I will re-evaluate its progress this fall to decide whether or not we will move any closer to those grand plans I drew back in the winter.

I have some mail order Gooseberry shrubs growing in pots, which were ordered for the original plan.  They may find a home here, yet.  And the Okra?  There is still time to plant some seeds…. maybe when it rains….


May 20, the morning after this bed was planted.  The plants have shown good growth in the two weeks they have been adjusting to this new bed.

May 20, the morning after this bed was planted. The plants have shown good growth in the two weeks they have been adjusting to this new bed.


Woodland Gnome 2015


About woodlandgnome

Lifelong teacher and gardener.

22 responses to “A Bed for Salvias

  1. I hope your salvia bed brings you lots of butterflies, hummingbirds, and pleasure. 🙂 Thank you for sharing how you did it. I am going to expand my scrounger’s garden, and this looks like a good way to approach it without the heavy work of digging.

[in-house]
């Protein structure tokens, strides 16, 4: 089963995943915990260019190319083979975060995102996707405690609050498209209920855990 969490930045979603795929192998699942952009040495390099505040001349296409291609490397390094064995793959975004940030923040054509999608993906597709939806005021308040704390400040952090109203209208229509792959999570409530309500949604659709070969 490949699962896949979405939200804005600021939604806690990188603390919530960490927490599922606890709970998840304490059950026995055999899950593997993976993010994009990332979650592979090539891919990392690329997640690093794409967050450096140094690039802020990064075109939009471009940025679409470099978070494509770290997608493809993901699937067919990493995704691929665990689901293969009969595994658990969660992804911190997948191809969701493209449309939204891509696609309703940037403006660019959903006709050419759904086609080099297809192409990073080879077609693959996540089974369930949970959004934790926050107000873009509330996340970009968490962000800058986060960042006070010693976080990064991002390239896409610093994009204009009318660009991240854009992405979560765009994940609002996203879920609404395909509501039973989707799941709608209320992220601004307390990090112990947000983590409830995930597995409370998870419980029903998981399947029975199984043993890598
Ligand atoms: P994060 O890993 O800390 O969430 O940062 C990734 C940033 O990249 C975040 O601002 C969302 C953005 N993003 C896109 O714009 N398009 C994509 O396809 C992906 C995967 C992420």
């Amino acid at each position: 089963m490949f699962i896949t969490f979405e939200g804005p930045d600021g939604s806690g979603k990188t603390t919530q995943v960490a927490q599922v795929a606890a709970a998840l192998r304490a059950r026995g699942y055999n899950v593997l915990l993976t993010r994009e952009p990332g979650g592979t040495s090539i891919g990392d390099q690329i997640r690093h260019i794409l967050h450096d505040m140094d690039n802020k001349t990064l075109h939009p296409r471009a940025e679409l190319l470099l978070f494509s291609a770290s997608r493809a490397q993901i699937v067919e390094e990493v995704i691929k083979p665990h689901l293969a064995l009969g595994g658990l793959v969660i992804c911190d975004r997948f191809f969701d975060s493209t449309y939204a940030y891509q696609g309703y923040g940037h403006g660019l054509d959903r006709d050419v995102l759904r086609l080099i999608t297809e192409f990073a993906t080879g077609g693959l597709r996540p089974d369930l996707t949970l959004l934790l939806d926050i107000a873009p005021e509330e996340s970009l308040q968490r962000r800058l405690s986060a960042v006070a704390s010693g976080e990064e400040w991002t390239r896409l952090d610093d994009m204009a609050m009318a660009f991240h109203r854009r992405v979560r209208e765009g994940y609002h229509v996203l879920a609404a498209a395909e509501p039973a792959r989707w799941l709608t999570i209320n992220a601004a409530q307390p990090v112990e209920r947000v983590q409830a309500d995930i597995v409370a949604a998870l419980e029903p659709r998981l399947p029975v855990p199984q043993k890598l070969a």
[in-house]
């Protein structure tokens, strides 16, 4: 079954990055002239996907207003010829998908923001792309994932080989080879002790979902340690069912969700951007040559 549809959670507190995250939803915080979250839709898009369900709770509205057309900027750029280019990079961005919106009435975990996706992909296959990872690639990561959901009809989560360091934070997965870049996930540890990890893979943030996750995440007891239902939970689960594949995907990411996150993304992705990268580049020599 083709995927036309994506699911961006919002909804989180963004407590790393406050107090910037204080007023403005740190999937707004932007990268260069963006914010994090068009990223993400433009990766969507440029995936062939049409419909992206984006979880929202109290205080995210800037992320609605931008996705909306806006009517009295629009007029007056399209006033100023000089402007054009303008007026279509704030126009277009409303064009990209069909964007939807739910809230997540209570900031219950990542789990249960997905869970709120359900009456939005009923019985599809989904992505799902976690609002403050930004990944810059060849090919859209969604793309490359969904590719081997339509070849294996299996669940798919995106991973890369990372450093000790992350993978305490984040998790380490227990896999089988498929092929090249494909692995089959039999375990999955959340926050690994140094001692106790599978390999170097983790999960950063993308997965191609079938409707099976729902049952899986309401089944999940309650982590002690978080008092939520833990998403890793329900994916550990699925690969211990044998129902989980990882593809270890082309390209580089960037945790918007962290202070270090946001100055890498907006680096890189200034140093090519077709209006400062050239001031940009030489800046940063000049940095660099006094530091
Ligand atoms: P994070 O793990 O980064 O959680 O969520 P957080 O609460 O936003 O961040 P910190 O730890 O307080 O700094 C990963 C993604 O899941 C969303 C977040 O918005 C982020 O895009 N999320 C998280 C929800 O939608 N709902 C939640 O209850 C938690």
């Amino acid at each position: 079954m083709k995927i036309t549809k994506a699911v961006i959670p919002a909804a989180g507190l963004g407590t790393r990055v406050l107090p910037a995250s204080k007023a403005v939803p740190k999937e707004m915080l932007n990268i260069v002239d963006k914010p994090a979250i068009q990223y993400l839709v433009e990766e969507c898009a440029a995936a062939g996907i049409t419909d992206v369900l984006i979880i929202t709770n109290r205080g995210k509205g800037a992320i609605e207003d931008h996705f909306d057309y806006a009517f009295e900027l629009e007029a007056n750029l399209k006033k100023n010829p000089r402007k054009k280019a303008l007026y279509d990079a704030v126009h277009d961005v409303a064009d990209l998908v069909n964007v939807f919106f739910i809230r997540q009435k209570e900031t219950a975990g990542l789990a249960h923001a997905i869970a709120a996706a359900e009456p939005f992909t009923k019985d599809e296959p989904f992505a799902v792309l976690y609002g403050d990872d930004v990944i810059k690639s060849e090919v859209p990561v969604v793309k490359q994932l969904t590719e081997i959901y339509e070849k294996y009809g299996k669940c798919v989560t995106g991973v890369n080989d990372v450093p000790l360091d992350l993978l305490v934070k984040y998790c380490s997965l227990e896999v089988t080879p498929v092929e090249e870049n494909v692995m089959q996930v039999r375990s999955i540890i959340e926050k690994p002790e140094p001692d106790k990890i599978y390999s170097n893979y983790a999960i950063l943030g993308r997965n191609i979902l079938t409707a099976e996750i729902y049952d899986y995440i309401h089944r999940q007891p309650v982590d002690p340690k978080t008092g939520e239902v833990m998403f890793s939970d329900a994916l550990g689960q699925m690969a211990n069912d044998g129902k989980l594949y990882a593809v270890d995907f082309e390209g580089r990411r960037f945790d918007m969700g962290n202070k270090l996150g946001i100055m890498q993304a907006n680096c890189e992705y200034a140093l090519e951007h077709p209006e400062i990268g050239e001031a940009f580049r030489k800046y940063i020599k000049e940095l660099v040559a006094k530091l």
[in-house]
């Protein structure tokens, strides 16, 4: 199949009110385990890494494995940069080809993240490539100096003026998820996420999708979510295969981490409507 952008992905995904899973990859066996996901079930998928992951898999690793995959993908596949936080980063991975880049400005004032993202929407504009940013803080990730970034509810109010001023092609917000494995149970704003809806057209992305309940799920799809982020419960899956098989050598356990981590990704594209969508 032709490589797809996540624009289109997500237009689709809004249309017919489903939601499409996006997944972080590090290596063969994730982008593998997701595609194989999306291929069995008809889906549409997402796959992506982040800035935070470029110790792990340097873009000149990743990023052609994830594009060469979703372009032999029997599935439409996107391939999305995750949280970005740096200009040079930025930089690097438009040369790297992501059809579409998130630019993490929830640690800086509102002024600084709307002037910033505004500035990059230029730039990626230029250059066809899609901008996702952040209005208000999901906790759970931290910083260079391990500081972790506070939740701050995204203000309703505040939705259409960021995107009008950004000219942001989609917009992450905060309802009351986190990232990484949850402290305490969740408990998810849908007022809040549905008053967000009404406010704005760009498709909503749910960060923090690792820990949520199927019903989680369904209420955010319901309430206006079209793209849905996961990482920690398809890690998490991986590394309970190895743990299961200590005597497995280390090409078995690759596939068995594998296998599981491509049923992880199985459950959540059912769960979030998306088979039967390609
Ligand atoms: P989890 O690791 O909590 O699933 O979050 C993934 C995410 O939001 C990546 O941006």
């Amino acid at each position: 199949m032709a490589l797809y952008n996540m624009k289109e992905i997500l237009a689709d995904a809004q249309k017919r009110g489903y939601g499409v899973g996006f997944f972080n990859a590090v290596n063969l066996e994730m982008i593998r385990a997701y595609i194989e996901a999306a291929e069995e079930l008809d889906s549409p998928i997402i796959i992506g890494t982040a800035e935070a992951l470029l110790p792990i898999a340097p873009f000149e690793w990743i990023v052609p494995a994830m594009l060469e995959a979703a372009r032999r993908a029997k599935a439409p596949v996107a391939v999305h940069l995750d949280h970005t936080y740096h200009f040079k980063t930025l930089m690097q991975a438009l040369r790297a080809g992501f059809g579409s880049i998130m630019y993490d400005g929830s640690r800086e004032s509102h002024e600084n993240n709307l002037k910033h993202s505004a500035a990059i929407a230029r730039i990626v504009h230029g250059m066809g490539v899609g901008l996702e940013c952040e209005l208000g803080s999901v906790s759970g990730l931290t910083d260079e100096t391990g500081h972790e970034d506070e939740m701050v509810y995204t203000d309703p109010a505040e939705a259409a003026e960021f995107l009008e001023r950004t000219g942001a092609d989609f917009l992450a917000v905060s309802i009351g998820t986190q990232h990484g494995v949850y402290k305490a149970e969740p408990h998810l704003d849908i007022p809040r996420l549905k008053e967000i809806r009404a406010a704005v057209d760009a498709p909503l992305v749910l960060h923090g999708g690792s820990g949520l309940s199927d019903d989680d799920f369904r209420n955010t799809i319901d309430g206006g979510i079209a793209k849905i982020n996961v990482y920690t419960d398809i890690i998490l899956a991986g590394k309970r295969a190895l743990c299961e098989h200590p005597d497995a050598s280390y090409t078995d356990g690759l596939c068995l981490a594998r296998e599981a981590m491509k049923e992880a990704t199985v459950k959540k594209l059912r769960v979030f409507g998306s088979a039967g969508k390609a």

• Thank you for the good wishes, Robin 😉 This is definitely a way to expand gardening area without digging. If your soil is basically good, it should work beautifully for you 😉

  2. wow for the blue salvia !!!

  3. I hope your Salvia bed gives you as much pleasure as mine has this year. You might like to check out this link, it shows a very different way of creating a living edge I think it would work well on a slope. http://www.abc.net.au/gardening/stories/s4239808.htm

    • Sue, that is brilliant! I’ve never seen this idea before, yet it makes perfect sense. It will allow me to put a much deeper layer of compost in the raised bed, too. Wow! Thank you for this wonderful idea. Have you done this? I can see using this method for building ‘knot’ gardens and other interesting herbal layouts, too, where you lay the rolled up material exactly where you want the little hedge of herbs to grow. I want to try this, now! So simple, such good use of materials. I believe I may need to drive some metal stakes into the ground every meter or so to hold the roll from slipping while the plants establish…. by the way, we call ‘Hesian’ ‘burlap.’ Took me a few searches to figure this one out 😉 Thank you so much for this excellent idea! Anyone reading through the comments is encouraged to follow the link in Sue’s comment 😉 ❤ ❤ ❤